Financial Times

For a body that has just undergone the biggest transformation in its 17-year history, the Arctic Council is hopelessly self-effacing.

Tucked away at the end of a long, dim corridor inside a building full of polar researchers in Norway’s northern city of Tromsø, it has just a handful of staff in a few temporary offices and an unpretentious meeting room.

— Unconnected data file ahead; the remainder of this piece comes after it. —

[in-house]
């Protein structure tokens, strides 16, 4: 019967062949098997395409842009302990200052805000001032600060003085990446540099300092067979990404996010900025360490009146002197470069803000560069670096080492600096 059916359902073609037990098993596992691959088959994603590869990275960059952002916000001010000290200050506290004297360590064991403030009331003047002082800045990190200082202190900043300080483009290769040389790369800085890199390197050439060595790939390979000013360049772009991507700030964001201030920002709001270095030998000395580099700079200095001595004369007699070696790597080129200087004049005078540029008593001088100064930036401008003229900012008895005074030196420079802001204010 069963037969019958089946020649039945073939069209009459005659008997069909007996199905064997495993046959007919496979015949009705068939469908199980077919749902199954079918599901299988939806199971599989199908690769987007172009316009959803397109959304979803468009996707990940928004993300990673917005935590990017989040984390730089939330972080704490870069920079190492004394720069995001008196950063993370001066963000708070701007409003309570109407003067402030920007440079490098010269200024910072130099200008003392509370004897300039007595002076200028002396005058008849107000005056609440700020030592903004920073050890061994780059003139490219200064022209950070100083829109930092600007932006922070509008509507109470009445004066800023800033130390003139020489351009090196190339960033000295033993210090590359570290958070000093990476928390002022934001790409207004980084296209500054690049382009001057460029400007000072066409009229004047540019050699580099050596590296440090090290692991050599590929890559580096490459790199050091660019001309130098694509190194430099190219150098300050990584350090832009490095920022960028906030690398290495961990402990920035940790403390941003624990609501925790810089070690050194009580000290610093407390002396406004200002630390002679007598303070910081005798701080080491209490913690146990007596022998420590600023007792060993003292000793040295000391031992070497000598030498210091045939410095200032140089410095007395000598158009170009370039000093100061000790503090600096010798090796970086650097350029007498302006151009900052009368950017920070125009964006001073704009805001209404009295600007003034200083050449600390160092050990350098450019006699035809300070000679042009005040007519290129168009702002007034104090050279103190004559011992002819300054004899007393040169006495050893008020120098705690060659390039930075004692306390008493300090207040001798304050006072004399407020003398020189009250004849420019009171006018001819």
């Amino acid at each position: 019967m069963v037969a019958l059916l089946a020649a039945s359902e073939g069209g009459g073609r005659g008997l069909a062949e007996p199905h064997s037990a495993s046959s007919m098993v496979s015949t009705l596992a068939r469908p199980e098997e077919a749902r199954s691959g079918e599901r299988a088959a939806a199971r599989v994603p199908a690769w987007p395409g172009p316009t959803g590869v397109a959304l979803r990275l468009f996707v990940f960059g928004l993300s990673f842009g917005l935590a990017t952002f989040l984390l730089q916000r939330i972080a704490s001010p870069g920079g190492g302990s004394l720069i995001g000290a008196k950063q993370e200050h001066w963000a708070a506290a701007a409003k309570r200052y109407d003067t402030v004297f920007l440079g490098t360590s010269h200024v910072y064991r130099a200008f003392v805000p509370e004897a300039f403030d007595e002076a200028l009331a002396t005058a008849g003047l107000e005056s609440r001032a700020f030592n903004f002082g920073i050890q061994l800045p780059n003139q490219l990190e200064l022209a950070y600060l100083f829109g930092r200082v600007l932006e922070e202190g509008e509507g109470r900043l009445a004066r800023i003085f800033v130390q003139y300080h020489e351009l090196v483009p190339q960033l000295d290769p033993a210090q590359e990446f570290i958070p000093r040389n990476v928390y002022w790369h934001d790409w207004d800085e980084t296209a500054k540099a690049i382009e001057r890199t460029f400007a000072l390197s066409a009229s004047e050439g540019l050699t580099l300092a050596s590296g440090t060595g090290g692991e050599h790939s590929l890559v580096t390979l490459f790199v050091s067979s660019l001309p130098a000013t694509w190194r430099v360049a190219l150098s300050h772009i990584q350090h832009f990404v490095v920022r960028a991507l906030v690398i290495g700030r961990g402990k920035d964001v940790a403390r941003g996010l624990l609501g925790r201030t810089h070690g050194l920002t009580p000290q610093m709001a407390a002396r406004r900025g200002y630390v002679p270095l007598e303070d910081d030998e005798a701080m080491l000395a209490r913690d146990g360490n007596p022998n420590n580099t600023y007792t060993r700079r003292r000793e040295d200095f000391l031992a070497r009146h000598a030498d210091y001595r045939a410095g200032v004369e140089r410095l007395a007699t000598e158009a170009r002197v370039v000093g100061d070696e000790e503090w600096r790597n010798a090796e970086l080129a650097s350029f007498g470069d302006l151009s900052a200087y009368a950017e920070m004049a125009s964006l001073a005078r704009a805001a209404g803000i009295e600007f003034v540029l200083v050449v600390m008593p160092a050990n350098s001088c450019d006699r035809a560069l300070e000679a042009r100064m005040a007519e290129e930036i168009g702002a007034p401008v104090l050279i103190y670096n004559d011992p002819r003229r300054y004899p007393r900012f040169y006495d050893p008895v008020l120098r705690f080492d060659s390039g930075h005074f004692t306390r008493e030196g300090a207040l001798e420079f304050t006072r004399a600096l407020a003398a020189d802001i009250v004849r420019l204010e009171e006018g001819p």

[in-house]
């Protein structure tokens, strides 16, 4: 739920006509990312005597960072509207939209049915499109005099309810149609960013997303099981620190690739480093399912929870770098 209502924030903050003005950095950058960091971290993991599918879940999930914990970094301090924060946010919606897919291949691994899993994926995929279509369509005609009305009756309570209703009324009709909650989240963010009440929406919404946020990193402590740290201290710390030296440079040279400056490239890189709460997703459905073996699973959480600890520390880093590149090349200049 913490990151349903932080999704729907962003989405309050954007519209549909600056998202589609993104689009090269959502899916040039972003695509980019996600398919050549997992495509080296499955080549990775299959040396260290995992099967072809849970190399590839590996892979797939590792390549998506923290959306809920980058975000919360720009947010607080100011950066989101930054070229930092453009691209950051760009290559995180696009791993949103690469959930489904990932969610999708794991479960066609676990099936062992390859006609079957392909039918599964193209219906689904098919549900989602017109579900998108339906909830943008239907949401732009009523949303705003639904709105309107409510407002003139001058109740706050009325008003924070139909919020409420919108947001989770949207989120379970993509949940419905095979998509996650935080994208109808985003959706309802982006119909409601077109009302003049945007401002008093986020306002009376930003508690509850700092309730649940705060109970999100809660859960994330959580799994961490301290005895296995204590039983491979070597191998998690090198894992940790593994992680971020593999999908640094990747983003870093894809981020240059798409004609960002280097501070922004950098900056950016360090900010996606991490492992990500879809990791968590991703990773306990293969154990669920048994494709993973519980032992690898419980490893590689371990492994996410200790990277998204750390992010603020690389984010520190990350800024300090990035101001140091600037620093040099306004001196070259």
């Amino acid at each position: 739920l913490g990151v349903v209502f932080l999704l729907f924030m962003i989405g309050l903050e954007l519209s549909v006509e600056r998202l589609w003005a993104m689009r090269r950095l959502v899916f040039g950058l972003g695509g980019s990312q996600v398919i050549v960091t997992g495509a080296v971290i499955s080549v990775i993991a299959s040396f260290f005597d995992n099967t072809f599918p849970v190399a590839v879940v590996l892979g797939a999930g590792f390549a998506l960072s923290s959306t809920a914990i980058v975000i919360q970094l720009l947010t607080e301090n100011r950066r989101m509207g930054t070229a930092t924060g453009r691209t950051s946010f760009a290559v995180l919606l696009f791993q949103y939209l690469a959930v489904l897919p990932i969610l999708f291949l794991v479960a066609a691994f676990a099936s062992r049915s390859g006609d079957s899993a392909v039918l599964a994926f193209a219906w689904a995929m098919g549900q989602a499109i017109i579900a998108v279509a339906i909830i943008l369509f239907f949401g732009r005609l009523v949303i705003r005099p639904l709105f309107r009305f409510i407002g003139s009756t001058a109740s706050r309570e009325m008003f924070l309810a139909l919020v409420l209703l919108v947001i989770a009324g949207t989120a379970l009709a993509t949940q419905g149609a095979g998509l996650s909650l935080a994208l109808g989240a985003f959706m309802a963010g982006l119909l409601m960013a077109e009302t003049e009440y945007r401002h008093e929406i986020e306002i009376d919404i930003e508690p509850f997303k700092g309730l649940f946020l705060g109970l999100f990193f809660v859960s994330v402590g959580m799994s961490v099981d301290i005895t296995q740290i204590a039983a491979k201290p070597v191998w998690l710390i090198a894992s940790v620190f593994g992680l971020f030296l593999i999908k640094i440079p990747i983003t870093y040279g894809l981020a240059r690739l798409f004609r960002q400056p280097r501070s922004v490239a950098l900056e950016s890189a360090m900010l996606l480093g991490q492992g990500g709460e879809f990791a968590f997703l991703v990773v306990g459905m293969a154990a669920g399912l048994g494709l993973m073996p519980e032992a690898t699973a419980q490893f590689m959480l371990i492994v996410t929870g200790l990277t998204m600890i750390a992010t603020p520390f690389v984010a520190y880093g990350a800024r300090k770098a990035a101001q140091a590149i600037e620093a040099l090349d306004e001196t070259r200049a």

It hardly seems much for the club of eight countries with territory inside the Arctic Circle: the US, Russia, Canada, Norway, Sweden, Iceland, Finland and Denmark, which represents Greenland.

Like so much else in the Arctic, however, this is about to change.

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